We have reported numerous times on asbestos discovery and removal in U.S. schools. Just a year ago, we reported about the concerns raised by U.S. Senators over the safety risk asbestos poses to children in the school system. Now, school officials in New Jersey who thought they had already addressed asbestos in a Vineland high school had to shell out $1 million for asbestos abatement as part of a renovation project.
According to an Aug. 11 article from The Daily Journal, workers at the Vineland High School South of New Jersey were nearing the end of a two-year, $10 million renovation to the heating and air conditioning system when asbestos was discovered. During the demolition phase of the project, the construction crew discovered asbestos in a panel behind insulation.
“This is not about getting it done; it’s about getting it done right,” said Charles McKenna, the N.J. Schools Development Authority CEO. “We are willing to pay the money because this is a matter of safety; safety for the school and more importantly, safety for the children.”
Asbestos is a known carcinogen and is proven to cause mesothelioma, a serious cancer caused by breathing in the asbestos fibers that then become lodged in the thin membrane that lines and encases the lungs. It can take decades for symptoms to develop, leaving those exposed with a life-long health risk. Often called “asbestos cancer,” mesothelioma is highly aggressive and is resistant to many cancer treatments. The EPA reports that there is no safe level of exposure.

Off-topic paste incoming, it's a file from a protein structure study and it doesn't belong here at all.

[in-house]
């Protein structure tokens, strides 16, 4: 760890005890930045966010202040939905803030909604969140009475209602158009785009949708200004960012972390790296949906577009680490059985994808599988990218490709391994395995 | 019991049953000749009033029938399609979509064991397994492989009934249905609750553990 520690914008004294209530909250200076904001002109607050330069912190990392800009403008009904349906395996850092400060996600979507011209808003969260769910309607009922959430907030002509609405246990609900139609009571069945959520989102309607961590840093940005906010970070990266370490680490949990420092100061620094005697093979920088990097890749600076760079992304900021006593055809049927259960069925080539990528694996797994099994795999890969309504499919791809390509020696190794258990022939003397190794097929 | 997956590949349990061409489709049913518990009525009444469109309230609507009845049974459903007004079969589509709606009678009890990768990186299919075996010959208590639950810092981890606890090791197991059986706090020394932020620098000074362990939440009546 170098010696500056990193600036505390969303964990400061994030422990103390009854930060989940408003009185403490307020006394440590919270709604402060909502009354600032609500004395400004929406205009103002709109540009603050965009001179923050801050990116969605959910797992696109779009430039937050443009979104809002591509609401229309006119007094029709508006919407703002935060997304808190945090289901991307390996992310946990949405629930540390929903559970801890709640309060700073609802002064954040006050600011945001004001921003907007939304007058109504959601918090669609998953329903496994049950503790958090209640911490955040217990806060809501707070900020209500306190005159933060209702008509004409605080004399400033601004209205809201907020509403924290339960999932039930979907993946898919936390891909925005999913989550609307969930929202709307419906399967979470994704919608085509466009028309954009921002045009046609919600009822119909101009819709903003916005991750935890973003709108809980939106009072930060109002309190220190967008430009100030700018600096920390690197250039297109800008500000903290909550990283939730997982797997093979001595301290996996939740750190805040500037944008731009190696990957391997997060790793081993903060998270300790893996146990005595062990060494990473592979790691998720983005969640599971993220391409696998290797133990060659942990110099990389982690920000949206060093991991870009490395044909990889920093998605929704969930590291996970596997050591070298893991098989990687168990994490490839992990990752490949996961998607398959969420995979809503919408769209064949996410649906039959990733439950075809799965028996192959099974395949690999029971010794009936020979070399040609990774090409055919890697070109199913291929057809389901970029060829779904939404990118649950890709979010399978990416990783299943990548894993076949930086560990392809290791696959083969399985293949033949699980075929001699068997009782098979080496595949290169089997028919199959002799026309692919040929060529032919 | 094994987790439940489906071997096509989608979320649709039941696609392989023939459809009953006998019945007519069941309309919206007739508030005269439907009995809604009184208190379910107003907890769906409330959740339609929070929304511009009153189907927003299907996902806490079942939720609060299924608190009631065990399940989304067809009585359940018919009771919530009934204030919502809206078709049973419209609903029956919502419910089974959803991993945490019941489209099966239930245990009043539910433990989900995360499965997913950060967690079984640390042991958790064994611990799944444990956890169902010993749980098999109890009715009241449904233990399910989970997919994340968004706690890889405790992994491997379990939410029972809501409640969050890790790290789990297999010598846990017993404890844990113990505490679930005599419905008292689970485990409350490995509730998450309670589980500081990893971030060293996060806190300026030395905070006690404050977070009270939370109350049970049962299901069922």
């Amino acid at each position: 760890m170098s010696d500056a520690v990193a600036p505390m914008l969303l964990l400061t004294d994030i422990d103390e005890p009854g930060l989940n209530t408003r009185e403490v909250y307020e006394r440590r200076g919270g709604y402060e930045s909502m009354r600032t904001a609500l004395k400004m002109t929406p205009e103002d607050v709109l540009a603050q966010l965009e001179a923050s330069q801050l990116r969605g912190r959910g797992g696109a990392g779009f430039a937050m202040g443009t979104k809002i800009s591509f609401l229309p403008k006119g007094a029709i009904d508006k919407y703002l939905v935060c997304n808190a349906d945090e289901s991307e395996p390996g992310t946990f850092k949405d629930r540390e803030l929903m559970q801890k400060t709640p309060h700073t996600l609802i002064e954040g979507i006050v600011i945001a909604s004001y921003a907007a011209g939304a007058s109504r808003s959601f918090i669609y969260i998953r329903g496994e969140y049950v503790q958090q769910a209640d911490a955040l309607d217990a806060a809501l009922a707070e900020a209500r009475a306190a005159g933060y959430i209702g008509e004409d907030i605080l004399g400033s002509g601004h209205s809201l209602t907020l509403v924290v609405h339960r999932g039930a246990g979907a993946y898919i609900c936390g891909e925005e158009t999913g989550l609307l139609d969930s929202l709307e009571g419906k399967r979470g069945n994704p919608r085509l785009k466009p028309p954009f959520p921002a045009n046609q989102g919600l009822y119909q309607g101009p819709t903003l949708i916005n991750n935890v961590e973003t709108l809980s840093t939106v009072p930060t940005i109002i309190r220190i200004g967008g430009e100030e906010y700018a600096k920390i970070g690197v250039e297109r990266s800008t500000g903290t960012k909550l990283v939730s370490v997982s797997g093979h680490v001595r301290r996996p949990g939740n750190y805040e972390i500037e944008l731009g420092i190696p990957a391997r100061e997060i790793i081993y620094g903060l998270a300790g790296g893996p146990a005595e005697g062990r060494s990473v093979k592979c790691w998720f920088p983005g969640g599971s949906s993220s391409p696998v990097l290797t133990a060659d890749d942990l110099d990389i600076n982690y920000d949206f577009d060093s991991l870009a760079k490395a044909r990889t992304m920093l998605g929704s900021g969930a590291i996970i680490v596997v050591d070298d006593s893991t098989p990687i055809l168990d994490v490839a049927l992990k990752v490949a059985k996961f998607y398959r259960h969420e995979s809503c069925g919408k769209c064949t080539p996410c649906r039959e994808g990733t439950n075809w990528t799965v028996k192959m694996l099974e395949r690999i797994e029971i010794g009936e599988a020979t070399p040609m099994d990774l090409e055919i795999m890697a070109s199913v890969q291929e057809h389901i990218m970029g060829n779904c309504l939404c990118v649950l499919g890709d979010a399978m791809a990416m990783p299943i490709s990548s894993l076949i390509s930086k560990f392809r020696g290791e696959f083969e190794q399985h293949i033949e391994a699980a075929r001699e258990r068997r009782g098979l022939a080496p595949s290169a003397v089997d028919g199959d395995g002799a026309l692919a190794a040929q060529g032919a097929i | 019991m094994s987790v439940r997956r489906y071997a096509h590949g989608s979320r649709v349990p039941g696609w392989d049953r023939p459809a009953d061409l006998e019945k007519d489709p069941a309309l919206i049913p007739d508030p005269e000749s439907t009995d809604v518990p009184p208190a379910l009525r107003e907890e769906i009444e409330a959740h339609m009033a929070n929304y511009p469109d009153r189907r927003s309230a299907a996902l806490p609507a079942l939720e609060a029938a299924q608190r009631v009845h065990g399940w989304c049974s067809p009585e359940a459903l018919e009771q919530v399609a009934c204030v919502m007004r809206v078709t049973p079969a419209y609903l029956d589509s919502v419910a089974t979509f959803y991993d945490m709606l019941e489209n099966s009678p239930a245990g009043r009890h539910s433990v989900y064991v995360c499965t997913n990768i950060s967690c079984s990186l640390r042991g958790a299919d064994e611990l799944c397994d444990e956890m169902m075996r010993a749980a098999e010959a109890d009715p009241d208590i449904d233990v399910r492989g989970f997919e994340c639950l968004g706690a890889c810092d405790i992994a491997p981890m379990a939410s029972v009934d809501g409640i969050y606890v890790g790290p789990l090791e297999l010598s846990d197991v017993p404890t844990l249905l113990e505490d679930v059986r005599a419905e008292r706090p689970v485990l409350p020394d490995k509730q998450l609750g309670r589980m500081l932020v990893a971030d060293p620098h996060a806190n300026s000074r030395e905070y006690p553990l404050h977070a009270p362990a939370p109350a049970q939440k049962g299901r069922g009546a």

The additional cost and slow-down of the project is particularly dismaying to McKenna who said a contractor conducted asbestos abatement at the school nearly 15 years ago. Apparently the work was not completed.
“We assumed that all the asbestos had been remediated in the places that your contractor said they were,” he said. “When we started opening up the ceilings, contrary to those representations made by the contractor, we found friable asbestos.”
Asbestos in asbestos-containing products, such as construction materials including floor and ceiling tiles, insulation, and cement products, that has not been damaged does not present a health hazard and can remain in place. However, once the asbestos is damaged and can be crumbled, the level of danger becomes too high for people to be around it.
McKenna hopes to have all the work completed by Aug. 31 so as not to disrupt the start of school. The school’s staff, as well as the contractors, are committed to working extra hours to make sure children are back in school when expected, and are not faced with any asbestos issues. Students are scheduled to return to school on Sept. 6.
“They are going to walk into a school that is safe, asbestos-free and has no health problems,” McKenna said.
If you are concerned about asbestos in your child’s school, contact your school administrator. According to the EPA, your local school district/local education agency must nominate a “designated person” to perform and delegate, if necessary, the management of asbestos in a school building. This person should be able to address any specific concerns you have about management of asbestos in your child’s school.